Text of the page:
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Pixar’s First Flop is Being Quietly Swept Under the Rug

Pixar's First Flop is Being Quietly Swept Under the Rug

The words ‘Pixar’ and ‘flop’ are two words that have rarely
been seen in the same sentence, unless of course it was discussing how the
studio managed to go decades without creating one. That’s all changed however,
as The Good Dinosaur limps towards the end of its release without recouping its
estimated $350 million cost. Such an unprecedented failure usually gives a
studio a black eye, but Pixar seems to be happy to dodge the punch by letting
the film quietly fade out of the public’s view.

 

The Good Dinosaur never seemed to get off on the right foot.
Despite an experienced team behind it, and a talented director in Bob Peterson,
the film struggled on its way through production. So much so that Peterson was
eventually removed from the project and replaced by another talented director,
Pete Sohn. After a year’s delay, the film was finally released to
overwhelmingly middling reviews from both critics and audiences alike despite
high praise for the hyper-realistic scenery.

 

The other Pixar film from last year, Inside Out, blew
everyone away with its sheer originality and emotional themes and quickly
became a favorite. It is currently sweeping all awards before it and is well
on it’s way to the status of a classic film.

 

After that film’s initial release, attention turned to The
Good Dinosaur
. Despite similar levels of anticipation, the film was released at
Thanksgiving and failed to secure the number 1 slot at the box office that
weekend despite The Hunger Games being in its second week. That proved to be an
ominous sign of things to come as its second week saw the take drop over 60%; a
new low for the studio. Critic’s reviews didn’t help matters either;
alternating between faint praise and benign apathy with many lamenting how
derivative the film is, even in a general sense. Audiences seemed to take the
hint both at home and abroad.

 

The arrival of the film that would become Pixar’s first flop
in a critical and commercial sense has been anticipated in some quarters for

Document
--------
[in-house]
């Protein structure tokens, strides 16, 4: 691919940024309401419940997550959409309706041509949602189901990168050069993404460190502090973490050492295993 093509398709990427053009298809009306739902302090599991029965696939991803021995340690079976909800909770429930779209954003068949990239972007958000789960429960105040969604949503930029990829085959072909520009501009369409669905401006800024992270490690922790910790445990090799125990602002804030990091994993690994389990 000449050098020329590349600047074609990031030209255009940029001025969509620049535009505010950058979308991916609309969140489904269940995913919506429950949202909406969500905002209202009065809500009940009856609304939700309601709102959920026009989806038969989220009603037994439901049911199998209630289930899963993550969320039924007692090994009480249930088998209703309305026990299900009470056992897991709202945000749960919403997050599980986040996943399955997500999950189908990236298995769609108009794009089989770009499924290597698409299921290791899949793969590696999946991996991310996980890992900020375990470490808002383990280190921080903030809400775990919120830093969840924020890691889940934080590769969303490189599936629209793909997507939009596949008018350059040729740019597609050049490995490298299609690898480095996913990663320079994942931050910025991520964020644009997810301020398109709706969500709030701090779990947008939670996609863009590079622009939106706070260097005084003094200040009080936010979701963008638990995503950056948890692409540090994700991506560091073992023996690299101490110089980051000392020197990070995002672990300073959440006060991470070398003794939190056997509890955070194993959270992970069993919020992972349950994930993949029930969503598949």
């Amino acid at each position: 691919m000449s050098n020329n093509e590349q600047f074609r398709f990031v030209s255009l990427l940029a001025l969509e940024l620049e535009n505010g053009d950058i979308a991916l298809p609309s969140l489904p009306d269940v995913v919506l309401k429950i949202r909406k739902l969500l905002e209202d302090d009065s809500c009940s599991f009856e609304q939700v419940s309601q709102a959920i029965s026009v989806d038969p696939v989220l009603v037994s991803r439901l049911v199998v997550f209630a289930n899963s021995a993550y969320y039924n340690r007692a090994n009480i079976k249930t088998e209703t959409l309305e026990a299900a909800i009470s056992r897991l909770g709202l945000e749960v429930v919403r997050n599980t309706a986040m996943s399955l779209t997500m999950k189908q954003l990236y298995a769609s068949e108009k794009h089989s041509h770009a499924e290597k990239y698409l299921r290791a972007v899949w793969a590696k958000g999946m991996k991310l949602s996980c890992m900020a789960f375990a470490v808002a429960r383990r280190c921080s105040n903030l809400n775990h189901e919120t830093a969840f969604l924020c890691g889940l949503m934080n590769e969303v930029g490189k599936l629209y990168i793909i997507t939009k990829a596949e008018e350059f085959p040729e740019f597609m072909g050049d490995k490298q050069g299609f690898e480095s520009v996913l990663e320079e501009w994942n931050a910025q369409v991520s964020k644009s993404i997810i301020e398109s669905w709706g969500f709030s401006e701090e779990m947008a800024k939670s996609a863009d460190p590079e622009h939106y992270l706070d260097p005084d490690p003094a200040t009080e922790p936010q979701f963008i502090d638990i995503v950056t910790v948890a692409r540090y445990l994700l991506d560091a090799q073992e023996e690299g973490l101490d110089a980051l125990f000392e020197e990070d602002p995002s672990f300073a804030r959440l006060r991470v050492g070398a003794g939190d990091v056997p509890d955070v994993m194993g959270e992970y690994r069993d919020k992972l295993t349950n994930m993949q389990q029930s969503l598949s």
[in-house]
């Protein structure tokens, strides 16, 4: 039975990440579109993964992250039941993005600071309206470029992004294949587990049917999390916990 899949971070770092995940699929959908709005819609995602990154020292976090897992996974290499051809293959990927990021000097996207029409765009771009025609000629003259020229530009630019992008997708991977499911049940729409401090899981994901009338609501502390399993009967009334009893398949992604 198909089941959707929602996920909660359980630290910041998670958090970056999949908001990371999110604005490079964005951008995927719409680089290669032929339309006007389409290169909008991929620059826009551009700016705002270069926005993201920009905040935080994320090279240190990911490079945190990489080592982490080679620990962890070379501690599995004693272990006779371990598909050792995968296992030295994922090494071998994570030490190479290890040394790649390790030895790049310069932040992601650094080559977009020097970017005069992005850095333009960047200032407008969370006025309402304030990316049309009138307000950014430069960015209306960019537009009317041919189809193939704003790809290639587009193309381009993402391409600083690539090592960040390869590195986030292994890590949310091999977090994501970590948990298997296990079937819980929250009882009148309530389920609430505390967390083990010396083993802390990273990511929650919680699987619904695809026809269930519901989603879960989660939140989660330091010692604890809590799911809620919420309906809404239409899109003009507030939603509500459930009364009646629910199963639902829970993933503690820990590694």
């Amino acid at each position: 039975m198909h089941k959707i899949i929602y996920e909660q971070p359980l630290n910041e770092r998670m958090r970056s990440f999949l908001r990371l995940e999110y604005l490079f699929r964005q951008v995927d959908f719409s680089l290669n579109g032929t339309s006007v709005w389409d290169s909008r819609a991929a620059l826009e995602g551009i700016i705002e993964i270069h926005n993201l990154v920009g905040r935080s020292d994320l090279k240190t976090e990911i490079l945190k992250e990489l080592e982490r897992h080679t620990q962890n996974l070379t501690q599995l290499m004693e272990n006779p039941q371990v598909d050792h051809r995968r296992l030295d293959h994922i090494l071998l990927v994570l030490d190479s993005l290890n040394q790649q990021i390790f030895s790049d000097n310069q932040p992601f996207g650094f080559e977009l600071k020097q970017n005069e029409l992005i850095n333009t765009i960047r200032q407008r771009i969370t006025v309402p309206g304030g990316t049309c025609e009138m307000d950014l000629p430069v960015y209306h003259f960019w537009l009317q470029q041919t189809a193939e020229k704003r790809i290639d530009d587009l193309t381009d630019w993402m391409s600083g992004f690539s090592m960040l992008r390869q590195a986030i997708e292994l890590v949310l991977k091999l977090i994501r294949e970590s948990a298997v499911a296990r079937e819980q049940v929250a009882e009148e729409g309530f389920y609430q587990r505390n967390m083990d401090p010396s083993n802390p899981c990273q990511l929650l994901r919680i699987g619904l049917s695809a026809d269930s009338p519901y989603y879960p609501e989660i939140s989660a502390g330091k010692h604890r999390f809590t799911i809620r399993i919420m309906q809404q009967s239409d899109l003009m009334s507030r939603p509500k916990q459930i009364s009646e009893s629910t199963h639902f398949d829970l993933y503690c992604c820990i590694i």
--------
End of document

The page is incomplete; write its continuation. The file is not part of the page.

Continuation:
years. Numerous films have been presumed to be the one which would be donned
with the dubious accolade, but every single one proved the pessimists wrong.
That is, until Cars demonstrated that Pixar could put out a film that had a
less than perfect sheen. Even then, audiences lapped it up, and that film went
on to launch a multi-billion dollar line of merchandise. More sequels were to
follow, and even Cars 2 with its dismal reviews by critics failed to convince
audiences that their money was better spent elsewhere.

The Good Dinosaur is Pixar’s first bone fide flop
with both critics and audiences alike and one would think that after years of
anticipation, the knives would be out in force with all the naysayers crowing
about how they knew it was bound to happen. That hasn’t been the case at all
though. There have been a few rumblings in the press and on the internet, but
nothing approaching the torrent of commentary that always seems to accompany,
say, a DreamWorks film.

 

There are a few reasons for this. Firstly, The Good Dinosaur
isn’t the more sensational kind of box office ‘bomb’; where a film doesn’t come
even close to making its money back. The Good Dinosaur will lose money, but the
amount will be measured in percentage terms, not career-ending hyperbole. That
doesn’t make for great attention-grabbing headlines.

 

Secondly, Inside Out is overshadowing it completely in just
about every way. It’s the one Pixar film that people recall from 2015, and the
one that clearly made the biggest impact. The Good Dinosaur simply doesn’t
factor in people’s recollection and now that awards season is underway, that’s
undoubtedly true.

 

Naturally, all of this suits Disney and Pixar down to a T.
Talk of their first flop would certainly create plenty of probing questions
that they would rather not answer, and would also seriously weaken the
perception that Pixar’s creative regime is incapable of producing a flop. Yet
for every film they so publicly send back for retooling, they seem to let one
slip through the net.

 

The Good Dinsosaur also disproves many theories and opinions
that people have about Pixar. Its continued existence doesn’t bode well for the
studio, but what better way to minimize its effects than to simply sweep it
under the rug? Disney/Pixar can confidently continue to give the film the usual
home media release and upbeat spin, but they don’t have to trumpet them like
they usually do.

 

In an age where fame is infinitely fleeting, attention spans
are just as short, and where there are new animated films being released
year-round, The Good Dinosaur can (and will) be left to fade into the
background as if it never existed. Oh it will still exist of course, it won’t
be locked away like Song of the South, but don’t expect a sequel, or even an
entry in any official history that’s as long as the other films. Such a fate
has practically befallen A Bug’s Life, which seems to remain in the public
consciousness only because it was the film that immediately followed Toy Story.

 

All in all, it’s a shame, because studios shouldn’t be
afraid to own up to their mistakes. Pixar will do some internal soul-searching
to find out what went wrong, but by doing so behind the scenes, they won’t
repair the cracks in their previously faultless facade.

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